* Almoravids and Almohads, two Berber dynasties, ruled the whole region between the XIth and XIIIth century AD.

* In 1269 AD, Almohads had to fight the Christians over their Algerian ports. These wars eventually led to the decline of the Almohad dynasty and the creation of three new Berber dynasties: the Merinides in Fes (Morocco), the Abdelwadids in Tlemcen (Algeria) and the Hafsids in Tunis (Tunisia).

The Spaniards: Starting from the late XVth century AD, after the Spain came under the control of Christian kings, the Spaniards started attacking and eventually occupying some of the coastal towns of Algeria (Mers el-Kebir, Oran, Bejaia). The Abdelwadids officially gave in to the Spaniards' demands to occupy the rest of the country and accepted the Spanish control but the local population resisted the capitulation by engaging in piracy against Spanish and other European ships. In 1518 AD , Algiers and many other ports were under constant Spaniard siege. Algerian, then called upon the Turks, who are Muslims, to help them.

The Turks: The Turks under the leadership of the two Barberousse brothers came to the rescue of the Algerians. Khayr al-Din, the youngest of the Barberousse brothers became the first beylerbey (official ambassador of Soliman the Magnificent in the Algerian territories) in 1554 AD. Due to the fact that north Africa was very far away from Constantinople, the Ottomans in Algeria enjoyed greater freedom in running the country than their counterparts in other Turkish provinces. Algeria remained basically Ottoman politically until its occupation by the French.

Modern History of Algeria

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The French Occupation: In 1827, using a silly event that occurred between the dey Hussein and the ambassador of France at the time as a pretext, Charles X ordered a naval blockade against Algiers. The French troops consisted of 37,000 men, entered Algiers in 1831 and occupied part of the country south of the city. Algerians in other parts of the country started mounting attacks against the French forces. In the Oran region, l'émir Abd el-Kader, called for Jihad in 1839. His brisk attacks created problems for general Bugeaud and slowed down the occupation of the Algerian west by France. In 1847 his efforts were finally squashed and the western regions of Algeria became part of French occupation. The same happened to other leaders of the resistance in the east and the south. The complete occupation of Algeria only started in 1857 after the south and Kabylie surrendered to the French forces. But France claimed Algeria as its own territory since the year 1848!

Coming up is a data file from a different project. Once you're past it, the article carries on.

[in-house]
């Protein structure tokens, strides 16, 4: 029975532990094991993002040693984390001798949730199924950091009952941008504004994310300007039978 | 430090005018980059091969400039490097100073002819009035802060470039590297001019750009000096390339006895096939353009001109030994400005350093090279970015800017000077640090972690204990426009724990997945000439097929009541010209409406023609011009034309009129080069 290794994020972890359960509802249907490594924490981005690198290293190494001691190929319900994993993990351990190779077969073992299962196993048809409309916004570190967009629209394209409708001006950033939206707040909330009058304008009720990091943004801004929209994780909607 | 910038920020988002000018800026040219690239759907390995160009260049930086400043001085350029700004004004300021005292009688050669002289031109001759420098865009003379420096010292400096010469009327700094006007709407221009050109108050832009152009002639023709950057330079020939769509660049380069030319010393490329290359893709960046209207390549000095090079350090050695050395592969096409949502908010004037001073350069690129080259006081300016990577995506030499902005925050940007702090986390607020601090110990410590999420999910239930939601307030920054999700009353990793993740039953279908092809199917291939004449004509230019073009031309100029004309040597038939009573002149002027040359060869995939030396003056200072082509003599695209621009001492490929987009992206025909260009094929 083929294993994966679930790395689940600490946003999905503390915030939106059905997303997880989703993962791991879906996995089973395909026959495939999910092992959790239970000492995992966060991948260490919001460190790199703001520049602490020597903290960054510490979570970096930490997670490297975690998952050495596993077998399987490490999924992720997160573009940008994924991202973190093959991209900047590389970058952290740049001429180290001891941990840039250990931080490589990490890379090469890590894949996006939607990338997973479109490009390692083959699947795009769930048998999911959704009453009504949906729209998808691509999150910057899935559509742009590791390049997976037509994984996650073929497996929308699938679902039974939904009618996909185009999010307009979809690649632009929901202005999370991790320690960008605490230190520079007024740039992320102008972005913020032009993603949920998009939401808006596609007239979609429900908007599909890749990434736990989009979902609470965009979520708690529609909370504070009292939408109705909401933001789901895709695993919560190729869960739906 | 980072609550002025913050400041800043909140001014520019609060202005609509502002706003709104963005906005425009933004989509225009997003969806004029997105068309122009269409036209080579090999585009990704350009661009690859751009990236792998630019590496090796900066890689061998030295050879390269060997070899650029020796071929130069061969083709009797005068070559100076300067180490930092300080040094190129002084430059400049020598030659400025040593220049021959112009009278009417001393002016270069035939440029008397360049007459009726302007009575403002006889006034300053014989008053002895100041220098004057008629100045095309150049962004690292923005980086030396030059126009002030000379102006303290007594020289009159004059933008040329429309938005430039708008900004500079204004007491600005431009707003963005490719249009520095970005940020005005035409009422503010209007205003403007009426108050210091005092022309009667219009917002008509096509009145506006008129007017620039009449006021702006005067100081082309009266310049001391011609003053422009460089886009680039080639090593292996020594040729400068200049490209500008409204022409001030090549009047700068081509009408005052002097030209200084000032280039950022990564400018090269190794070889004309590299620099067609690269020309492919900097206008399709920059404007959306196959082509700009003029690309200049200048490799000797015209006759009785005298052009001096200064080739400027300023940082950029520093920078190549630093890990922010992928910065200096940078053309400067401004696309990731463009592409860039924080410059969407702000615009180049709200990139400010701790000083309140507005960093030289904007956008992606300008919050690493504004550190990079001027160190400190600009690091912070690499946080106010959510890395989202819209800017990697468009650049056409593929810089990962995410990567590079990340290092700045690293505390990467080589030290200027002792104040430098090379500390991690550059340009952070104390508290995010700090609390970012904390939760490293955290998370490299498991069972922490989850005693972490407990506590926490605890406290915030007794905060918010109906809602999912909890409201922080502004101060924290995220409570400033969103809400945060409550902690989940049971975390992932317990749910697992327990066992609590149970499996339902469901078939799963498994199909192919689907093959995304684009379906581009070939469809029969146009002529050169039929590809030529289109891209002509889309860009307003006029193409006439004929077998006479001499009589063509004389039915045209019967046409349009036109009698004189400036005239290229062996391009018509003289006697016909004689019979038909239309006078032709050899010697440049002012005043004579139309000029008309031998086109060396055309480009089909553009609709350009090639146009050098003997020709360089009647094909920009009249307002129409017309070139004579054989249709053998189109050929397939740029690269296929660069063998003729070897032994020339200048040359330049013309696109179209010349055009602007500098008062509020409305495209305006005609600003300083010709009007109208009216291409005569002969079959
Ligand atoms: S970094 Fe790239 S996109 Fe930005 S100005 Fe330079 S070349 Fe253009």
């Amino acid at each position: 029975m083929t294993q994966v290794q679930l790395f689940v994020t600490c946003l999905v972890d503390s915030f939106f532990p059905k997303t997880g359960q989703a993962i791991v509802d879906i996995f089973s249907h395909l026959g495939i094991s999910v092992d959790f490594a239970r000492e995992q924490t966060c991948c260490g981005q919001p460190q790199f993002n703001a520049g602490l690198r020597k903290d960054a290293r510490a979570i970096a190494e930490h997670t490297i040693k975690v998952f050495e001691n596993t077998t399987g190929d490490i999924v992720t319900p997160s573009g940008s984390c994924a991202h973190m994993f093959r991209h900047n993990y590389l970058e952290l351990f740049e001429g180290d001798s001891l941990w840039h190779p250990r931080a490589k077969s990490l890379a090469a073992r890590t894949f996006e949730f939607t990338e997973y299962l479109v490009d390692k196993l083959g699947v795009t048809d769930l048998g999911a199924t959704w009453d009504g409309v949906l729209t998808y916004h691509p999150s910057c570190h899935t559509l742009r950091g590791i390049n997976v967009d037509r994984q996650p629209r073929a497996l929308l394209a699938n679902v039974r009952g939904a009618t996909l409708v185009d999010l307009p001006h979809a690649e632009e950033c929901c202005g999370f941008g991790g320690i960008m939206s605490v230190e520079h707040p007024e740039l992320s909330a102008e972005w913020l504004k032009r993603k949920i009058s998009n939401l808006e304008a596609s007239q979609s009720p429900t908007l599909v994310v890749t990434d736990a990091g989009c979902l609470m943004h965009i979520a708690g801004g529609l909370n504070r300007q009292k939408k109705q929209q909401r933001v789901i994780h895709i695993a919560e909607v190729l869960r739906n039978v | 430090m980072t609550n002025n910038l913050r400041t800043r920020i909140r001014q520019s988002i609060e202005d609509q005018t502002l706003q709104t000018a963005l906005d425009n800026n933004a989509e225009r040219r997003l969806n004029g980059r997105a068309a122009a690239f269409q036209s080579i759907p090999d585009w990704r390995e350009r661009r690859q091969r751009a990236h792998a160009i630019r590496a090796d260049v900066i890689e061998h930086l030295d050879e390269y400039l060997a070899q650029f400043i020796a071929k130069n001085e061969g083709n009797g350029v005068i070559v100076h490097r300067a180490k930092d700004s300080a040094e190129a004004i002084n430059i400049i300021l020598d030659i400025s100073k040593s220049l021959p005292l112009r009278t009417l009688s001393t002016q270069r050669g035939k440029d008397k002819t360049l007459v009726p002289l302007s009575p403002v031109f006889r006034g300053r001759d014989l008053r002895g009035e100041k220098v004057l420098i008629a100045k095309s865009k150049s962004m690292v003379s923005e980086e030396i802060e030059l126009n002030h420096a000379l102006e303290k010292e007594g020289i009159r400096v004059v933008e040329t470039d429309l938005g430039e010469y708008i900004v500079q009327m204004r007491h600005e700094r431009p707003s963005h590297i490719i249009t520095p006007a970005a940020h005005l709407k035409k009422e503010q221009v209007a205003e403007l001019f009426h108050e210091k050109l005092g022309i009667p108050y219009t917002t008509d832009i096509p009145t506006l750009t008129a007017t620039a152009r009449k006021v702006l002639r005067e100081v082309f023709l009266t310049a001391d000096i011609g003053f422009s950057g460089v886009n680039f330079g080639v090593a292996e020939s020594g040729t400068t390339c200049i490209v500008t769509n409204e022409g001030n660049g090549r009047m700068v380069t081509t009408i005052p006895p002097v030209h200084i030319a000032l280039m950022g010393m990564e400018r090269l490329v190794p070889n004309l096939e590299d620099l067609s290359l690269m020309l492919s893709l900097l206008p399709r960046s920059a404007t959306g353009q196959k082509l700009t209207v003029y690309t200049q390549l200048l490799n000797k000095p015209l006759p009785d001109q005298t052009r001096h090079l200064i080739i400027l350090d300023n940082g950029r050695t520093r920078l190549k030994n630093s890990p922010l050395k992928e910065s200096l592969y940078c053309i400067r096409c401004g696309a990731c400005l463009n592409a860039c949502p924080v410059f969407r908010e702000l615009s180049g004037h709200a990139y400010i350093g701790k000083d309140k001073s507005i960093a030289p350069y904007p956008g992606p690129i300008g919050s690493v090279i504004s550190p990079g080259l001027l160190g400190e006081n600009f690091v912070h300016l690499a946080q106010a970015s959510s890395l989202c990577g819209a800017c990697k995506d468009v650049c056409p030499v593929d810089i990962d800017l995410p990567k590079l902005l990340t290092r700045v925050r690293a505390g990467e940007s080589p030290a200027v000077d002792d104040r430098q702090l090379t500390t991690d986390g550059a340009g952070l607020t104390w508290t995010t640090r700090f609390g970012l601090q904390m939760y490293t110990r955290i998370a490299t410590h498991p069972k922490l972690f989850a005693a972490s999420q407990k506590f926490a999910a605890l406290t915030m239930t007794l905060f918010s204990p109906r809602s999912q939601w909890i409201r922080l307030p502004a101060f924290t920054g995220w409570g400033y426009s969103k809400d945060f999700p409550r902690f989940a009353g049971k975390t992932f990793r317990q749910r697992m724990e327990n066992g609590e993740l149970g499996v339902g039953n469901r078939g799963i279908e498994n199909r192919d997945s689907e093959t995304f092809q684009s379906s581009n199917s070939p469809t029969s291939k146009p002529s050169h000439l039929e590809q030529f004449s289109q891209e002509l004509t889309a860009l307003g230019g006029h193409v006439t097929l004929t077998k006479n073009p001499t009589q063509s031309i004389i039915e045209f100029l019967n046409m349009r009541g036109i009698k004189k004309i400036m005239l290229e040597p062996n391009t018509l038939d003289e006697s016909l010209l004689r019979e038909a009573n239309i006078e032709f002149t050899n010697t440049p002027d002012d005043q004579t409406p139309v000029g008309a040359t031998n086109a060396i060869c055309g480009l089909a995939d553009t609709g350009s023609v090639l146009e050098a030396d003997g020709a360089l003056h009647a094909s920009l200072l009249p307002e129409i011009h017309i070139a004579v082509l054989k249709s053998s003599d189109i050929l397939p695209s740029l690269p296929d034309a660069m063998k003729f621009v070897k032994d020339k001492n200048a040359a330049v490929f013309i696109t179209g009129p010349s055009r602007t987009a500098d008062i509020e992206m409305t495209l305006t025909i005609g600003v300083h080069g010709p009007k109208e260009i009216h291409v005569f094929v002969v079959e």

The Rise of Algerian Nationalism: In the beginning of the 1920s Algerians started the first successful movements that would eventually lead to the liberation of Algeria once and for all from the French occupation, which was one of the longest and most brutal the country has ever encountered.

* Ahmed Messali Hadj, founder, in 1926, of the North African Star party.

* Ferhat Abbas published "the Manifest of the Algerian People" in 1943.

* Abdelhamid Ibn Badis founded the "Jam3iyat Al Ulama" and his fellow party member, Tewfiq al-Madani (1932), published his book "The Book of Algeria" in which he declared: «Islam is our religion, Algeria is our country, Arabic is our language»

* In 1945, the revolts in Setif and Guelma led to the death of more than 8,000 Algerians led to the creation of more radical and war oriented parties.

*In 1946, Ferhat Abbas founded UDMA and Messali Hadj the MTLD.

* Militants from MTLD, among them Ahmed Ben Bella, Hocine Ait Ahmed, Mohammed Khider, created, in 1954, the CRUA which later became the FLN. This party was the one that eventually started the war of November 1st, 1954 which lasted until July 5th, 1962; Independence Day of Algeria!

Author: Taoufik Nadji